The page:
Hyundai’s U.S. dealers, excited about fresh product, aren’t losing sleep about the changing faces at the top of the company.
Hyundai dealer Scott Fink remembers encountering Yong-woo “William” Lee at a dealer council meeting and noticing there was something different about him.
“I’ve been on the dealer council for 15 years,” said Fink, who has two Hyundai stores in the Tampa, Fla., area. “He was the first Korean leader that took copious notes. And when the meeting was over, he reiterated the high points of the meetings after two and a half days.”
“That showed dealers this guy was serious,” Fink told Automotive News.
Fink and other dealers are looking to Lee — who became interim CEO at Hyundai Motor America last week and the ninth person since 1998 to hold the top spot — to provide a measure of stability that has long been absent in that role.
Lee: Many roles in 35-year span
And yet dealers say they’re not necessarily betting on Lee being their long-term leader, any more than they could on his many predecessors. They’re mindful of the company’s history and a corporate culture where no executive expects to stay in the same job very long.
Lee, 59, is a product of that merry-go-round, having served in many executive assignments over the course of a 35-year career at Hyundai, including roles in sales, marketing and parts, in South Korea and abroad.
He and future CEOs could have an easier path than his predecessors now that the automaker has created Hyundai Motor North America, a regional organization that includes Hyundai’s manufacturing hub in Alabama and three sales units: Hyundai Motor America, Hyundai Motor Canada and Hyundai Motor Mexico. The reorganization moves decisions on production closer to the market and could help end the long-running clash between lofty sales targets and production plans set in Korea and the limits of Hyundai’s typically car-heavy lineup and production capacity in the U.S. Lee now heads both the regional group and the U.S. arm.
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But the appointment also puts Lee on the front lines for now of a budding safety crisis. Safety advocates have called for Hyundai to move more aggressively to address concerns about a potential risk of noncollision fires in certain crossovers and sedans, and lawmakers have invited the regional CEOs of Hyundai and Kia to appear Nov. 14 before the Senate Commerce Committee, the same panel that grilled Mary Barra over faulty ignition switches just weeks into her tenure as General Motors CEO.
Turning the corner
Lee takes over for Kenny Lee, who returned to Korea in an advisory role after serving for just over a year, a term during which he oversaw the U.S. launches of products such as the Kona crossover and redesigned Santa Fe.
- 1998-03: Finbarr O’Neill
- 2004-06: Bob Cosmai
- 2006-07: Ok Suk Koh
- 2008: Jong Eun Kim
- 2008-13: John Krafcik
- 2014-16: Dave Zuchowski
- 2016-17: Jerry Flannery*
- 2017-18: Kyung Soo “Kenny” Lee
- 2018: Yong-woo “William” Lee*
Source: Hyundai Motor America
The crossover infusion is helping the brand turn the corner in the second half of the year, and reduce its reliance on fleet sales to hit volume targets. The brand’s U.S. sales were up 2.8 percent in October, on an 8 percent gain in retail sales, Hyundai said.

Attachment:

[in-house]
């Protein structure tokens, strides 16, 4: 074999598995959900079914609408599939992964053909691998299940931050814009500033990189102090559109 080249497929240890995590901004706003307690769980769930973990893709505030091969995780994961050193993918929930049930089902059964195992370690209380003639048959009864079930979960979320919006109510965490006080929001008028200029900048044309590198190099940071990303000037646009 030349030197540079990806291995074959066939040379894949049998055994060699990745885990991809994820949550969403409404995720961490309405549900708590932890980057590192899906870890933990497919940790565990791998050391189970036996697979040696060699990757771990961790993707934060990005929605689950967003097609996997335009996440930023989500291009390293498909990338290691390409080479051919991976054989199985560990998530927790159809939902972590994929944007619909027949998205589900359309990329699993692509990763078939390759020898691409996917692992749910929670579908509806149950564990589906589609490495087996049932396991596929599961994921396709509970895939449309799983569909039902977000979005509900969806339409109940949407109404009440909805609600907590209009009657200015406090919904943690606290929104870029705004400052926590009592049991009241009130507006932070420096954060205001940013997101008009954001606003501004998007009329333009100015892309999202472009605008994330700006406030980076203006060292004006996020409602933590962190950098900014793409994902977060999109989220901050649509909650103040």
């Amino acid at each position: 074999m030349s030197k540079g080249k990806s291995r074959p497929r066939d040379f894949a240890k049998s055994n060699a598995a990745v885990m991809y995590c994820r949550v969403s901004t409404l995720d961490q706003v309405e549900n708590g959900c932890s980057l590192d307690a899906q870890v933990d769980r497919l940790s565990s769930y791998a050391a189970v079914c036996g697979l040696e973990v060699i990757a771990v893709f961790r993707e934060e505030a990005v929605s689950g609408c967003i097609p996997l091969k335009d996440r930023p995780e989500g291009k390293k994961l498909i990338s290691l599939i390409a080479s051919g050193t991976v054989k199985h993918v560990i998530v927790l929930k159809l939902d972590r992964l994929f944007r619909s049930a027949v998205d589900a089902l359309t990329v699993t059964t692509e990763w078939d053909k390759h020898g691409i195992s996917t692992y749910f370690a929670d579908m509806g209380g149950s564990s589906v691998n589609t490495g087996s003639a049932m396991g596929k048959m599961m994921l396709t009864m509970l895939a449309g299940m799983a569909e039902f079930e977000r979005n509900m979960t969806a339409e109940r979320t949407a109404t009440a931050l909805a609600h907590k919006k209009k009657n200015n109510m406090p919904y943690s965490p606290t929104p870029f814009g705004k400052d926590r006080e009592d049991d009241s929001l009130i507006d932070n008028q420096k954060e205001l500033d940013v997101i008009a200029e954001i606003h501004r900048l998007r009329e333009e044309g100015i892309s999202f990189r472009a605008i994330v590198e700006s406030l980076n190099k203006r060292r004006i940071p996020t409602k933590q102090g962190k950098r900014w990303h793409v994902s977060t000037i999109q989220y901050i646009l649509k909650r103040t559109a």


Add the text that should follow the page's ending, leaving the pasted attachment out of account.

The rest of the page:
Hyundai’s dealers, excited about the fresh product, aren’t losing sleep about the changing faces at the top.
Rick Case, who owns five Hyundai dealerships in Florida, Georgia and Ohio, said Hyundai’s habit of rotating CEOs hasn’t affected his confidence in the company.
He said he’s had dinner with William Lee before and described him as a “brilliant car guy.”
Doug Wilson, who owns two Hyundai stores in Mississippi, said he understands that Korea has a high-performance culture, where companies feel they have to change their leaders to improve results. Wilson said he’d be more concerned if the company tolerated mediocrity.
Par for the course
“As a dealer, I rely on them to build cutting-edge products with great safety, great fuel economy, great quality and great warranty,” Wilson said. “I don’t feel like it’s my business who they put in as their top person. Nobody stays there for a long time, whether they’re Korean or American.”
The continual churn at the top might seem to outsiders like a sign of turmoil, but it’s normal for Korean corporations, says one former auto executive who’s familiar with the inner workings of Hyundai Motor Group. At a Korean corporation such as Hyundai, the family owners can stick around for a long time, but nonfamily C-suite execs typically don’t hold those spots for more than four to five years.
“I think Hyundai’s success matters less about the longevity of the CEO of Hyundai Motor America, and matters much more on product mix and alignment with sales and production targets,” the former executive said. “There’s too much emphasis placed on the revolving door at the top of Hyundai Motor America.”
Hyundai routinely shuffles executives toward the end of the year, promoting some while demoting others to affiliates such as its Hyundai Mobis Parts operation. After years of cycling through different positions, the Korean execs build a broad knowledge base that meshes with Hyundai’s preference for having generalists at the top.
William Lee fits that bill. He recently assumed leadership of the new North America unit, which Hyundai says will provide “greater integration across the entire region to actively respond to evolving market trends and customer needs.”
Before that, he headed Hyundai Motor Brazil and also led international sales at Hyundai Motor Co. in Seoul.
He’s also familiar with the U.S., having led the creation of ad agency Innocean USA in 2009 and run overseas sales for Hyundai Mobis Parts, which is based in San Francisco.